Quay County was joined, in just a matter of days, by other rural counties across the state — including Curry, Lincoln, Union, Socorro, San Juan, Eddy, Valencia, Catron, Chaves, Grant, Hidalgo and Sandoval. All have passed identical or similar resolutions. The Taos County Commission on Tuesday postponed a decision on a resolution proposed by Sheriff Jerry Hogrefe. Torrance County has scheduled a special meeting Monday to discuss the matter, and even small municipalities, including Estancia and Bosque Farms, have adopted similar measures.
One sheriff who won’t be joining in is Santa Fe County Sheriff Adan Mendoza, who said through a spokesman that he supports the background check bills. ‘He does not see this legislation as infringing on Second Amendment rights,” spokesman Juan Ríos said. “He is a strong supporter of the Second Amendment. He views the legislation as a furtherance to improving public safety in our community.”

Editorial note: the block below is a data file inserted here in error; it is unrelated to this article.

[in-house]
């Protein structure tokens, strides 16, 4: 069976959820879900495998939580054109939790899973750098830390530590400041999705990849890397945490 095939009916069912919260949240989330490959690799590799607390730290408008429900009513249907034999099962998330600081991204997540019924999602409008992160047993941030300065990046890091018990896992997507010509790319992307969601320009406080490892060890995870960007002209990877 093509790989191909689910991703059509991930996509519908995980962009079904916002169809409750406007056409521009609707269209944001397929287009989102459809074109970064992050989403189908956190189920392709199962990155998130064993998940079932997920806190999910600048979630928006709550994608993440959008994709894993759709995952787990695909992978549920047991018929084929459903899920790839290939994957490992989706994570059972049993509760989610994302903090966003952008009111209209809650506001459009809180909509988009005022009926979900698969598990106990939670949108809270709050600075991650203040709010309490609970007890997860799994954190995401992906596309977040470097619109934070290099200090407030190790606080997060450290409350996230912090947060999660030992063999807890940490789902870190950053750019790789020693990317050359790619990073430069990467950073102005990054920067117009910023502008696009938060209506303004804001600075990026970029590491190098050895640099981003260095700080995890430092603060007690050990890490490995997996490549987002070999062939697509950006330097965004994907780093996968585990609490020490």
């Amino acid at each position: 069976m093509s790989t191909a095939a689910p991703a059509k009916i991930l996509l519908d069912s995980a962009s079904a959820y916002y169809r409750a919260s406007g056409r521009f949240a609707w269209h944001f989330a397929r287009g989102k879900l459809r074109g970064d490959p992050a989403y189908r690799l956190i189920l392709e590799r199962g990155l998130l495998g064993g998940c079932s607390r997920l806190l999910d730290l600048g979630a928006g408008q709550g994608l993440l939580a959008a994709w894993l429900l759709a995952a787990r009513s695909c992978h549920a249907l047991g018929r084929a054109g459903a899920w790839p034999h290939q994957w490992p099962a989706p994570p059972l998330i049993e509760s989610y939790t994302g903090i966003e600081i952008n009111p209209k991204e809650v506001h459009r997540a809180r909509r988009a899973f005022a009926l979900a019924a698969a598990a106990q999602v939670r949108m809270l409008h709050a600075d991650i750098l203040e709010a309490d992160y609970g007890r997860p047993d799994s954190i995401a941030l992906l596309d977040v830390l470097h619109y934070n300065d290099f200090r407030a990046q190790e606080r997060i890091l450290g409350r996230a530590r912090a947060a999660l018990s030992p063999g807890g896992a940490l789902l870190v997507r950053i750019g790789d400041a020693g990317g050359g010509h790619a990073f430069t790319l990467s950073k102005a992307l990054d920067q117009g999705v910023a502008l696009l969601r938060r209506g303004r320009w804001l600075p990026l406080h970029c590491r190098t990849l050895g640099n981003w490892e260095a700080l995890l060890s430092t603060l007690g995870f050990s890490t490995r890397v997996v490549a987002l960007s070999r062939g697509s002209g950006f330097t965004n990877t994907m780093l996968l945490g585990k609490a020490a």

But in Tucumcari, the seat of a county of just a little more than 8,000 people, the move has proven popular far beyond a commission boardroom.
“Thank God for this resolution,” said Bob Kettler, while having an early dinner at Del’s Restaurant. “I’m pro-gun and pro-Second Amendment.”
A retired state employee and onetime newspaper editor, Kettler said he’s a member of the National Rifle Association and Gun Owners of America. “In this part of the country, everybody has a gun,” he noted, adding he believes “every dictator in history” began confiscating guns from citizens after seizing power.
At another Tucumcari eatery called La Cita, Jason and Jennifer Goen echoed Kettler’s thoughts.
“Criminals are not going to follow these rules,” Jennifer Goen said. Both noted their four children, ages 9 to 14, are involved in shooting sports, and they fear new gun laws could be harmful to organizations like the 4-H Club that sponsor such activities. Gun-control advocates argue none of the bills would criminalize such activities.